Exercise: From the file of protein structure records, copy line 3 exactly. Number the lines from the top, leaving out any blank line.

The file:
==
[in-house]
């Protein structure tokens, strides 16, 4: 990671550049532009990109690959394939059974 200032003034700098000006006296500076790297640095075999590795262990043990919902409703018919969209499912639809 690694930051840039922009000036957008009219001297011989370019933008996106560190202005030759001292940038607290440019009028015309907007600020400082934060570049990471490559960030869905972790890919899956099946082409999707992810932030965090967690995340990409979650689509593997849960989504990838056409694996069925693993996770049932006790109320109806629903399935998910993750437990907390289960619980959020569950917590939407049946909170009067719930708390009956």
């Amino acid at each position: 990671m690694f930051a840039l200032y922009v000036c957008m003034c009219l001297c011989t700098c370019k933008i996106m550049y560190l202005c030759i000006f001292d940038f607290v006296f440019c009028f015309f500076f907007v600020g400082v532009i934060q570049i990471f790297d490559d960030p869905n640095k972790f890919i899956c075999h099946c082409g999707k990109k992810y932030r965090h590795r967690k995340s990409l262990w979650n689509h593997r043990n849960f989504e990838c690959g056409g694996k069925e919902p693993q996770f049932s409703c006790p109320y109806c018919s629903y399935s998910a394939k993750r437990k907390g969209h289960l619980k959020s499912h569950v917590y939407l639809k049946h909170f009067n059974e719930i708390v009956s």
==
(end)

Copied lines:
């Amino acid at each position: 990671m690694f930051a840039l200032y922009v000036c957008m003034c009219l001297c011989t700098c370019k933008i996106m550049y560190l202005c030759i000006f001292d940038f607290v006296f440019c009028f015309f500076f907007v600020g400082v532009i934060q570049i990471f790297d490559d960030p869905n640095k972790f890919i899956c075999h099946c082409g999707k990109k992810y932030r965090h590795r967690k995340s990409l262990w979650n689509h593997r043990n849960f989504e990838c690959g056409g694996k069925e919902p693993q996770f049932s409703c006790p109320y109806c018919s629903y399935s998910a394939k993750r437990k907390g969209h289960l619980k959020s499912h569950v917590y939407l639809k049946h909170f009067n059974e719930i708390v009956s």